Action Research for Graduate Program Improvements: A Response to Curriculum Mapping and Review

May 1, 2018

CJHE copy.jpgI’m excited to share news with you about a new article that’s just been released with co-authors Michele Jacobsen, Barb Brown, Marlon Simmons and Mairi McDermott. Here’s an overview:

Abstract

There is a global trend toward improving programs and student experiences in higher education through curriculum review and mapping of degree programs. This paper describes an action research approach to program improvement for a course-based MEd degree. The driver for continual program improvement came from actions and recommendations that arose from an institutionally mandated, year-long, faculty led curriculum review of professional graduate programs in education. Study findings reveal instructors’ perceptions about how they enacted the recommendations for program improvement, including

  1. developing a visual conceptualization of the program;
  2. improved connections between the courses;
  3. articulation of coherence in goals and expectations for students and instructors;
  4. an increased focus on action research;
  5. increased ethics support and scaffolding for students; and
  6. the fostering of communities of practice.

Study findings highlight strengths of the current program and course designs, action items, and research needed for continual program improvement.

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This article is the result of a two-year project with our amazing team. It has been incredible to learn with and from them as we embarked on this journey together. We are eager to share what we learned about how to improve students’ experience in our Master of Education program.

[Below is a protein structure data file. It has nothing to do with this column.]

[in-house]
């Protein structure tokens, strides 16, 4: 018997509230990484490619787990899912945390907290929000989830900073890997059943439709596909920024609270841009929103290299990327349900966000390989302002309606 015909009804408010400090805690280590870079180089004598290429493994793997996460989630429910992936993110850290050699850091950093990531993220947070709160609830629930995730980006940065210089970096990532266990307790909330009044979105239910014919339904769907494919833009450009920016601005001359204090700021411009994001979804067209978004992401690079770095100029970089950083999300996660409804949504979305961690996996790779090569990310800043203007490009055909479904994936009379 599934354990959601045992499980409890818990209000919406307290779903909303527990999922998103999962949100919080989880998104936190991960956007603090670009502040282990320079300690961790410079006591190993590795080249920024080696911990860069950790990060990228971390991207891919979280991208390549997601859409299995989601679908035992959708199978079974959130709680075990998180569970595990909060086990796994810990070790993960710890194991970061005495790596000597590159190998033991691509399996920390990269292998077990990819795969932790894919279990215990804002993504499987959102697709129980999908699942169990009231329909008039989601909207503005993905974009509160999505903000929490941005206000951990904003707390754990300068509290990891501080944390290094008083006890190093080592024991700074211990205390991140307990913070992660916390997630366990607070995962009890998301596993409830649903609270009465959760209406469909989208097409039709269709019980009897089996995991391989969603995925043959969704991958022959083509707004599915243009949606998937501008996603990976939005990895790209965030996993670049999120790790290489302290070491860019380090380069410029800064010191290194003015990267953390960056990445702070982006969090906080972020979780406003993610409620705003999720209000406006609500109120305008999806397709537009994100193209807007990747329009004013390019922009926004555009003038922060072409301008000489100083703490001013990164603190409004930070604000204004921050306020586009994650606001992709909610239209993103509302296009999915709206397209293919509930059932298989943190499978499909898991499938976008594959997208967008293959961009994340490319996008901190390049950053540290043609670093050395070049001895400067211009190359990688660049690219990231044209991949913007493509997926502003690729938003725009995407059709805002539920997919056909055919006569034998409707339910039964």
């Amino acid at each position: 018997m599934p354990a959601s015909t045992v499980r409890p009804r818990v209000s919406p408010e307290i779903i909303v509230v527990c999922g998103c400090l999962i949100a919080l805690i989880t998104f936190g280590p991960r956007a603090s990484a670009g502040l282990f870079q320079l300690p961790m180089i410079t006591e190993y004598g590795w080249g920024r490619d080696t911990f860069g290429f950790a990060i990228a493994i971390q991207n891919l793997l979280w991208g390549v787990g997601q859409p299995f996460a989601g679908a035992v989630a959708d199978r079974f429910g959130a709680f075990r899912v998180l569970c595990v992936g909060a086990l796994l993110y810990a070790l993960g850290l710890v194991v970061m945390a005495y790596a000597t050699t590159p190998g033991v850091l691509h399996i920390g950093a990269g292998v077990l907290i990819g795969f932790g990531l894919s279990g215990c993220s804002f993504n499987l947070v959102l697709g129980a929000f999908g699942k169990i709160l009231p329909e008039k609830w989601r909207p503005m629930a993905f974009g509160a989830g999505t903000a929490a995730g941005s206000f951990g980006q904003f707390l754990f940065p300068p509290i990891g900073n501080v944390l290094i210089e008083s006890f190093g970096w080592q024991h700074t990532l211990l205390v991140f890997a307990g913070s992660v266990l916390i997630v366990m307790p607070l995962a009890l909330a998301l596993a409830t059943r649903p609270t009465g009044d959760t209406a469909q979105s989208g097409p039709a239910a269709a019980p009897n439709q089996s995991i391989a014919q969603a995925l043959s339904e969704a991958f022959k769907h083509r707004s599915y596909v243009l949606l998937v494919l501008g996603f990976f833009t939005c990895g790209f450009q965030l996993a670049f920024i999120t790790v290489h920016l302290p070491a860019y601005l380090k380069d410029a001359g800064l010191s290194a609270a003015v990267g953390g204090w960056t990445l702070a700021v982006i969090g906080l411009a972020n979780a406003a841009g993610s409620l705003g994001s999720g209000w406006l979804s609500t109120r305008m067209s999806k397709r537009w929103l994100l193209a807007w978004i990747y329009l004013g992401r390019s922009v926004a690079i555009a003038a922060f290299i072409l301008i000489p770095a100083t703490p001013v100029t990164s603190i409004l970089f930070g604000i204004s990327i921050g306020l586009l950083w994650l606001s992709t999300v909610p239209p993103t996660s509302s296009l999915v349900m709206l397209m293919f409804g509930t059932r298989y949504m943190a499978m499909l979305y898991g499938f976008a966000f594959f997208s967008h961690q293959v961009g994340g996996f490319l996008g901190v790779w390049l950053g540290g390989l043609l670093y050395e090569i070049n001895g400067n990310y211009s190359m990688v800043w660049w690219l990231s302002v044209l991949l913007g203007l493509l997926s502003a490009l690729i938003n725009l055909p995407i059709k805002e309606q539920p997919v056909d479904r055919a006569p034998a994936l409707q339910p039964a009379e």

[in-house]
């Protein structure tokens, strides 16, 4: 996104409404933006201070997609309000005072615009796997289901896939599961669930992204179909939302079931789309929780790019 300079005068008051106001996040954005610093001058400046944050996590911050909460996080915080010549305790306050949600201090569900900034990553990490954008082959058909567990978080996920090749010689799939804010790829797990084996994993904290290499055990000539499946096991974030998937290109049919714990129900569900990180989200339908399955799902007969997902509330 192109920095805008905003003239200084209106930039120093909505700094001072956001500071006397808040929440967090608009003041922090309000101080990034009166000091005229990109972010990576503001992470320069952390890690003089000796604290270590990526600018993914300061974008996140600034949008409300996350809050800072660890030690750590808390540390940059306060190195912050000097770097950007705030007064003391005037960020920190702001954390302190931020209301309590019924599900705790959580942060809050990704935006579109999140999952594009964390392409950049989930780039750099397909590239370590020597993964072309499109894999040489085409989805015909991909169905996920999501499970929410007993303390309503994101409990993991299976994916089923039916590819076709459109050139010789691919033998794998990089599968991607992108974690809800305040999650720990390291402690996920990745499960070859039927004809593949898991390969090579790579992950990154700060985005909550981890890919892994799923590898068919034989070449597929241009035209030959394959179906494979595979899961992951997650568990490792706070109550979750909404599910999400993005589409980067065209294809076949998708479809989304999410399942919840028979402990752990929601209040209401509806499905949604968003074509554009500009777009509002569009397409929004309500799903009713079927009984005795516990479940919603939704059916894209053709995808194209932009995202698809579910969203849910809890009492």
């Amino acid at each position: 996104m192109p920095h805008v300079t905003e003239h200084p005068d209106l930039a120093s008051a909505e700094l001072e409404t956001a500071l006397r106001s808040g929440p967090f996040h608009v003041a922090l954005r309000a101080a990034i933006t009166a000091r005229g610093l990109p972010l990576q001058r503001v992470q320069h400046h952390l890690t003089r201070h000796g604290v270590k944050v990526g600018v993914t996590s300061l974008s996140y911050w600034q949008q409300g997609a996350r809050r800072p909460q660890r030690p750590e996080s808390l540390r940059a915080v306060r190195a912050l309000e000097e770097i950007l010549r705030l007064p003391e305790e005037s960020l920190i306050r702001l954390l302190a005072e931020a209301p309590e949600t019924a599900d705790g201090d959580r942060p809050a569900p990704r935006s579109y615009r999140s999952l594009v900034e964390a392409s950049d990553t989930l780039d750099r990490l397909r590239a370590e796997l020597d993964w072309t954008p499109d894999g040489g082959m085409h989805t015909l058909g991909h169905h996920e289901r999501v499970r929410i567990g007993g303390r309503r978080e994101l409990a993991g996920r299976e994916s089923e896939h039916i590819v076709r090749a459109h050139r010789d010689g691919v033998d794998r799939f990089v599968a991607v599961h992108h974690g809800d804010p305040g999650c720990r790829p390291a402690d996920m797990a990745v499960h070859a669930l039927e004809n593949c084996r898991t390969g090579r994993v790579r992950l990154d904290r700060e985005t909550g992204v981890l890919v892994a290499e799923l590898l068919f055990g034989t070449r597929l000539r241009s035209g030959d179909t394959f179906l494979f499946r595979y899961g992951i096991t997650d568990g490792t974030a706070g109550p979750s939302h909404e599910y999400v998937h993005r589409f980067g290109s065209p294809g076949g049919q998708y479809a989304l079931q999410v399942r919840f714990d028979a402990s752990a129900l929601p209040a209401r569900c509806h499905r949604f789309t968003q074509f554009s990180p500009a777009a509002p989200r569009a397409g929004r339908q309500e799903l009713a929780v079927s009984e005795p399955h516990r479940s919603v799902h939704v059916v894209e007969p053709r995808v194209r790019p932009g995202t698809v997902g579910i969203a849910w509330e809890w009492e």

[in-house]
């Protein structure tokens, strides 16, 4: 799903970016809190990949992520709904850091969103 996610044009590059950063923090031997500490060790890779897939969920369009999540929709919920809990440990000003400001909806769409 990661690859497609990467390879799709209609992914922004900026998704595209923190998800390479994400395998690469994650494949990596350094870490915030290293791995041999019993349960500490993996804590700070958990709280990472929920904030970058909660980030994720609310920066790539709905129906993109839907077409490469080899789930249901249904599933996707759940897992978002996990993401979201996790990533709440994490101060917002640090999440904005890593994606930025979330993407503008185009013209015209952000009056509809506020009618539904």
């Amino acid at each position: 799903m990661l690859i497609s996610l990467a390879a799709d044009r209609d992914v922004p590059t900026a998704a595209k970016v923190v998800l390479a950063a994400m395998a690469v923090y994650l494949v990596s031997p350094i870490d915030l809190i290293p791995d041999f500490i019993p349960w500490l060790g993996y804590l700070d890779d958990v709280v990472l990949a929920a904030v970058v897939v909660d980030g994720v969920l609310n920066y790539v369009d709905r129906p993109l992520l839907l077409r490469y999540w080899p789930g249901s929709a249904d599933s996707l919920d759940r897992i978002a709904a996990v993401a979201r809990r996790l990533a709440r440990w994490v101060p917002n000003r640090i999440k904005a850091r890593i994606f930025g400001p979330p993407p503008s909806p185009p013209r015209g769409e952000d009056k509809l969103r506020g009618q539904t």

Check out the entire article in the Canadian Journal of Higher Education.

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This blog has had over 1.8 million views thanks to readers like you. If you enjoyed this post, please “like” it or share it on social media. Thanks!

Sarah Elaine Eaton is a faculty member in the Werklund School of Education, University of Calgary, Canada.

Opinions are my own and do not represent those of the Werklund School of Education or the University of Calgary.

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Action-Based Research (EDER 701.01)

December 16, 2016

I am thrilled to be teaching a doctoral level course on action research in the Winter 2017 term.

Course Description:                                                                              

This course is an introduction to the rich intellectual and moral traditions, ideas, and approaches of action research, intended to provide participants with knowledge and skills related to the design, implementation, critical reflection, and evaluation of action research. The course will be theoretically grounded as professional action research in educational contexts, considering the contextual and sociopolitical aspects of action research.

Learner Outcomes:

  1. Describe, compare and contrast major ideas in the scholarly literature on action-based research.
  2. Describe, compare and contrast various forms of action-based research.
  3. Engage in critical analysis of the origins, history, epistemological, and ontological underpinnings of action
  4. Examine current trends and issues in the design, implementation, and interpretation of action research in education.
  5. Design praxis-based action-oriented research.
  6. Actively contribute to a knowledge building community.
  7. Offer constructive feedback on colleagues’ work and incorporate feedback into one’s own work.

Required Texts:

Hinchey, P. (2008). Action research primer. New York, NY: Peter Lang.

McNiff, J. (2013). Action research: Principles and practice (3rd ed.). Florence, KY: Taylor and Francis.

Additional Recommended Readings:

Hendricks, C. (2016). Improving schools through Action Research: A reflective practice approach (4th. ed.). Upper Saddle River, NJ: Pearson Education.

McNiff, J. (2010). Action research for professional development: concise advice for new action researchers. Poole: September Books.